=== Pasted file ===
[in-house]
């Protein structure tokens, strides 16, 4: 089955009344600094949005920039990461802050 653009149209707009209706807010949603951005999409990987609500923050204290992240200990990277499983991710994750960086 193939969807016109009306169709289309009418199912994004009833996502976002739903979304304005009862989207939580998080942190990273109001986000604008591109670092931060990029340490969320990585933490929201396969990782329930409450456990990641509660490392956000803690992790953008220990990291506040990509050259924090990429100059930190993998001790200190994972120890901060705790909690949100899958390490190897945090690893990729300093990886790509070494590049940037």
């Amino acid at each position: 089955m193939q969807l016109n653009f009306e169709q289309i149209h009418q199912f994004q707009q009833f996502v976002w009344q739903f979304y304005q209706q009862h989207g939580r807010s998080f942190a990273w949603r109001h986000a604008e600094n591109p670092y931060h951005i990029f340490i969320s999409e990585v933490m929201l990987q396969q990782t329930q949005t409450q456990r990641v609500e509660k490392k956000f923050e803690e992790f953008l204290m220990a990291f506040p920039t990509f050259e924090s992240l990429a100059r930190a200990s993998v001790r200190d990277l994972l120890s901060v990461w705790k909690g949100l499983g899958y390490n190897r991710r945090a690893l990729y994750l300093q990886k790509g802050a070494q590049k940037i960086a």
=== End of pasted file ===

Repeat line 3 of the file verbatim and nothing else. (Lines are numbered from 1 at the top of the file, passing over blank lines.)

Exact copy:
């Amino acid at each position: 089955m193939q969807l016109n653009f009306e169709q289309i149209h009418q199912f994004q707009q009833f996502v976002w009344q739903f979304y304005q209706q009862h989207g939580r807010s998080f942190a990273w949603r109001h986000a604008e600094n591109p670092y931060h951005i990029f340490i969320s999409e990585v933490m929201l990987q396969q990782t329930q949005t409450q456990r990641v609500e509660k490392k956000f923050e803690e992790f953008l204290m220990a990291f506040p920039t990509f050259e924090s992240l990429a100059r930190a200990s993998v001790r200190d990277l994972l120890s901060v990461w705790k909690g949100l499983g899958y390490n190897r991710r945090a690893l990729y994750l300093q990886k790509g802050a070494q590049k940037i960086a």